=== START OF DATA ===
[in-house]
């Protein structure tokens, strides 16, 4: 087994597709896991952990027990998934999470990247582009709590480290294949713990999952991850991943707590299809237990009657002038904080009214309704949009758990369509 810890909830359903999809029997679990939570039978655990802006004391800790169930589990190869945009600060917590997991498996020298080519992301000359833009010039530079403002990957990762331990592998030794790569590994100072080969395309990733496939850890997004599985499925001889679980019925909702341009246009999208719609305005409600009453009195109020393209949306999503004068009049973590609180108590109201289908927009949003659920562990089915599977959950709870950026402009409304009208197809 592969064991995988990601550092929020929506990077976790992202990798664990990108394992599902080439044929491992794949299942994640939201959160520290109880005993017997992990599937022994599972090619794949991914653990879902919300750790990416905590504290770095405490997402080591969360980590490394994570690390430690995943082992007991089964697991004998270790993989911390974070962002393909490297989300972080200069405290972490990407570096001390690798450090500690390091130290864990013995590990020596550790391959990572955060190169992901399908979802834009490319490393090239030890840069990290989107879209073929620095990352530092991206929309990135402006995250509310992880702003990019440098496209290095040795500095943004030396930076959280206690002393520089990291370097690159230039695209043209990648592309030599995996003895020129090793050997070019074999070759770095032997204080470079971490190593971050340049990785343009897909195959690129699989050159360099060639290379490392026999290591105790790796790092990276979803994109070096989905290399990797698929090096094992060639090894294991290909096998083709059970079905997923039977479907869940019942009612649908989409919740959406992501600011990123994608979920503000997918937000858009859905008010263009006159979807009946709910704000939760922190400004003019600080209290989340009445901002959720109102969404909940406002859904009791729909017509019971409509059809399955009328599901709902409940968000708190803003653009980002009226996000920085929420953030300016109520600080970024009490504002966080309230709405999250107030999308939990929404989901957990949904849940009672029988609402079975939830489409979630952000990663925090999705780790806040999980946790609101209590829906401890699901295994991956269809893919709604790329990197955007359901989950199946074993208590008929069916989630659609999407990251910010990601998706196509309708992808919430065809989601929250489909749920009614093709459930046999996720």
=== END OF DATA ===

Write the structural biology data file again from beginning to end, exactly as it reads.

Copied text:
[in-house]
């Protein structure tokens, strides 16, 4: 087994597709896991952990027990998934999470990247582009709590480290294949713990999952991850991943707590299809237990009657002038904080009214309704949009758990369509 810890909830359903999809029997679990939570039978655990802006004391800790169930589990190869945009600060917590997991498996020298080519992301000359833009010039530079403002990957990762331990592998030794790569590994100072080969395309990733496939850890997004599985499925001889679980019925909702341009246009999208719609305005409600009453009195109020393209949306999503004068009049973590609180108590109201289908927009949003659920562990089915599977959950709870950026402009409304009208197809 592969064991995988990601550092929020929506990077976790992202990798664990990108394992599902080439044929491992794949299942994640939201959160520290109880005993017997992990599937022994599972090619794949991914653990879902919300750790990416905590504290770095405490997402080591969360980590490394994570690390430690995943082992007991089964697991004998270790993989911390974070962002393909490297989300972080200069405290972490990407570096001390690798450090500690390091130290864990013995590990020596550790391959990572955060190169992901399908979802834009490319490393090239030890840069990290989107879209073929620095990352530092991206929309990135402006995250509310992880702003990019440098496209290095040795500095943004030396930076959280206690002393520089990291370097690159230039695209043209990648592309030599995996003895020129090793050997070019074999070759770095032997204080470079971490190593971050340049990785343009897909195959690129699989050159360099060639290379490392026999290591105790790796790092990276979803994109070096989905290399990797698929090096094992060639090894294991290909096998083709059970079905997923039977479907869940019942009612649908989409919740959406992501600011990123994608979920503000997918937000858009859905008010263009006159979807009946709910704000939760922190400004003019600080209290989340009445901002959720109102969404909940406002859904009791729909017509019971409509059809399955009328599901709902409940968000708190803003653009980002009226996000920085929420953030300016109520600080970024009490504002966080309230709405999250107030999308939990929404989901957990949904849940009672029988609402079975939830489409979630952000990663925090999705780790806040999980946790609101209590829906401890699901295994991956269809893919709604790329990197955007359901989950199946074993208590008929069916989630659609999407990251910010990601998706196509309708992808919430065809989601929250489909749920009614093709459930046999996720």